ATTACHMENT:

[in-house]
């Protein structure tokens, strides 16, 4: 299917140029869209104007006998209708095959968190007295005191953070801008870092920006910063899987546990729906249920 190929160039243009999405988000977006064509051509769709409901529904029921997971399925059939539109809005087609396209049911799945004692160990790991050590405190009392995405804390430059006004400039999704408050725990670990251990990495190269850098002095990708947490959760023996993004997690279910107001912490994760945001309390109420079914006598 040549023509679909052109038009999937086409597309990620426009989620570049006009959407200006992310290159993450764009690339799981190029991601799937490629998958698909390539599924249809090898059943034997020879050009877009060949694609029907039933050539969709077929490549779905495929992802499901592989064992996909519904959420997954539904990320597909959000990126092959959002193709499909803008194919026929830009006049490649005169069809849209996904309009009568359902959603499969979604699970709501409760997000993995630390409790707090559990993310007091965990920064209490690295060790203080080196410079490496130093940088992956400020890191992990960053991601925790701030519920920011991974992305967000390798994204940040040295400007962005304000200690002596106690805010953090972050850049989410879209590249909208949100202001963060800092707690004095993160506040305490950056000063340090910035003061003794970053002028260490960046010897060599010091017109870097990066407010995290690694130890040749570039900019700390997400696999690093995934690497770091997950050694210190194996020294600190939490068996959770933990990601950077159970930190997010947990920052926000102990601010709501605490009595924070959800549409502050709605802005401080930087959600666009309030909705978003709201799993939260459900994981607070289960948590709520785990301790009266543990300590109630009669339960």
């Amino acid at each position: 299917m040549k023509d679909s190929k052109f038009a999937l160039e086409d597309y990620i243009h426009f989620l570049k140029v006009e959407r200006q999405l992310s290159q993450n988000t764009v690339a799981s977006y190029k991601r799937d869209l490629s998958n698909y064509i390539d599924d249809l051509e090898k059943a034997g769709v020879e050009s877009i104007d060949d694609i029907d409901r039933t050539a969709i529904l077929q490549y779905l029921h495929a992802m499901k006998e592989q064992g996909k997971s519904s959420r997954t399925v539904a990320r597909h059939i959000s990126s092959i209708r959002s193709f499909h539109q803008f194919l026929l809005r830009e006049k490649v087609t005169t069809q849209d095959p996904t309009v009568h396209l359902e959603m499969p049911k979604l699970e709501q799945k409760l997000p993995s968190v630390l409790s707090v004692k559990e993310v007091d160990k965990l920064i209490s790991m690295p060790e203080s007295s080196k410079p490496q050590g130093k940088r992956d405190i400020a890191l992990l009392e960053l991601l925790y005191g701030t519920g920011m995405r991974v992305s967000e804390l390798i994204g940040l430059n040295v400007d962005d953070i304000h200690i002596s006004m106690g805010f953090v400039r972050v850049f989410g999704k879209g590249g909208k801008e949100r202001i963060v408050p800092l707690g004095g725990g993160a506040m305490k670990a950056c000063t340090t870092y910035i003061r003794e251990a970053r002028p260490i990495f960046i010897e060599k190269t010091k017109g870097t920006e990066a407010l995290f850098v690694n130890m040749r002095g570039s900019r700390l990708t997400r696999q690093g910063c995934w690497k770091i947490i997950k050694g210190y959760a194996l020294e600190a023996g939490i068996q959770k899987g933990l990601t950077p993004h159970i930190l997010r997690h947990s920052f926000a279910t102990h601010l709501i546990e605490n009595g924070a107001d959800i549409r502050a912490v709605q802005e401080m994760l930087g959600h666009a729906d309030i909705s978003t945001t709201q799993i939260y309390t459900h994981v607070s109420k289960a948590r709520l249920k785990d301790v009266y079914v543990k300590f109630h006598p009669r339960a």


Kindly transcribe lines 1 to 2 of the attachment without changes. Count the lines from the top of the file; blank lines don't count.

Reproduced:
[in-house]
């Protein structure tokens, strides 16, 4: 299917140029869209104007006998209708095959968190007295005191953070801008870092920006910063899987546990729906249920 190929160039243009999405988000977006064509051509769709409901529904029921997971399925059939539109809005087609396209049911799945004692160990790991050590405190009392995405804390430059006004400039999704408050725990670990251990990495190269850098002095990708947490959760023996993004997690279910107001912490994760945001309390109420079914006598 040549023509679909052109038009999937086409597309990620426009989620570049006009959407200006992310290159993450764009690339799981190029991601799937490629998958698909390539599924249809090898059943034997020879050009877009060949694609029907039933050539969709077929490549779905495929992802499901592989064992996909519904959420997954539904990320597909959000990126092959959002193709499909803008194919026929830009006049490649005169069809849209996904309009009568359902959603499969979604699970709501409760997000993995630390409790707090559990993310007091965990920064209490690295060790203080080196410079490496130093940088992956400020890191992990960053991601925790701030519920920011991974992305967000390798994204940040040295400007962005304000200690002596106690805010953090972050850049989410879209590249909208949100202001963060800092707690004095993160506040305490950056000063340090910035003061003794970053002028260490960046010897060599010091017109870097990066407010995290690694130890040749570039900019700390997400696999690093995934690497770091997950050694210190194996020294600190939490068996959770933990990601950077159970930190997010947990920052926000102990601010709501605490009595924070959800549409502050709605802005401080930087959600666009309030909705978003709201799993939260459900994981607070289960948590709520785990301790009266543990300590109630009669339960």